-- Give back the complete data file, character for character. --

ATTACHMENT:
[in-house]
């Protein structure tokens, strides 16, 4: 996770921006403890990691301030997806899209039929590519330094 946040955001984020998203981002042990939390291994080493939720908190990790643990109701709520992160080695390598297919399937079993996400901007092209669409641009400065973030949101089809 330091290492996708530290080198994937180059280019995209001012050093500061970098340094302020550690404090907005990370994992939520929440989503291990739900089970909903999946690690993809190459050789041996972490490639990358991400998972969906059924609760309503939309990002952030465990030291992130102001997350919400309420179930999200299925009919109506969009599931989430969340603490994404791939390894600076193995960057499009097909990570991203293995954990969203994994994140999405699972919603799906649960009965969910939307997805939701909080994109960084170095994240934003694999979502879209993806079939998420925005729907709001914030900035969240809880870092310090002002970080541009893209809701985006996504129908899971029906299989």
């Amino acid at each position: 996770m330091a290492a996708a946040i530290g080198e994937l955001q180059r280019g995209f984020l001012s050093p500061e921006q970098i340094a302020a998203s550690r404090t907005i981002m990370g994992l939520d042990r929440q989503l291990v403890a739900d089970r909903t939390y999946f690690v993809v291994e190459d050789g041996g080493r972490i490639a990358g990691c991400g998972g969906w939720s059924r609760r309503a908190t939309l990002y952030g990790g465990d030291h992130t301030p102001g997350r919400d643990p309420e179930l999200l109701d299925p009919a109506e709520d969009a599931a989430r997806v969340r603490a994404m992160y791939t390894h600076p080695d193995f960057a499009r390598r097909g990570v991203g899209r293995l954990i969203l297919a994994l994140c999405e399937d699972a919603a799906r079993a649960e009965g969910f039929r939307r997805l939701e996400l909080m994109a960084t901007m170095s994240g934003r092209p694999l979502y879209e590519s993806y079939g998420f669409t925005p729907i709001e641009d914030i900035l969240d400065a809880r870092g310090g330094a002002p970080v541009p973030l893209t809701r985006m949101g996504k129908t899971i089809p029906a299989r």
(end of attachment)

[in-house]
């Protein structure tokens, strides 16, 4: 996770921006403890990691301030997806899209039929590519330094 946040955001984020998203981002042990939390291994080493939720908190990790643990109701709520992160080695390598297919399937079993996400901007092209669409641009400065973030949101089809 330091290492996708530290080198994937180059280019995209001012050093500061970098340094302020550690404090907005990370994992939520929440989503291990739900089970909903999946690690993809190459050789041996972490490639990358991400998972969906059924609760309503939309990002952030465990030291992130102001997350919400309420179930999200299925009919109506969009599931989430969340603490994404791939390894600076193995960057499009097909990570991203293995954990969203994994994140999405699972919603799906649960009965969910939307997805939701909080994109960084170095994240934003694999979502879209993806079939998420925005729907709001914030900035969240809880870092310090002002970080541009893209809701985006996504129908899971029906299989």
């Amino acid at each position: 996770m330091a290492a996708a946040i530290g080198e994937l955001q180059r280019g995209f984020l001012s050093p500061e921006q970098i340094a302020a998203s550690r404090t907005i981002m990370g994992l939520d042990r929440q989503l291990v403890a739900d089970r909903t939390y999946f690690v993809v291994e190459d050789g041996g080493r972490i490639a990358g990691c991400g998972g969906w939720s059924r609760r309503a908190t939309l990002y952030g990790g465990d030291h992130t301030p102001g997350r919400d643990p309420e179930l999200l109701d299925p009919a109506e709520d969009a599931a989430r997806v969340r603490a994404m992160y791939t390894h600076p080695d193995f960057a499009r390598r097909g990570v991203g899209r293995l954990i969203l297919a994994l994140c999405e399937d699972a919603a799906r079993a649960e009965g969910f039929r939307r997805l939701e996400l909080m994109a960084t901007m170095s994240g934003r092209p694999l979502y879209e590519s993806y079939g998420f669409t925005p729907i709001e641009d914030i900035l969240d400065a809880r870092g310090g330094a002002p970080v541009p973030l893209t809701r985006m949101g996504k129908t899971i089809p029906a299989r």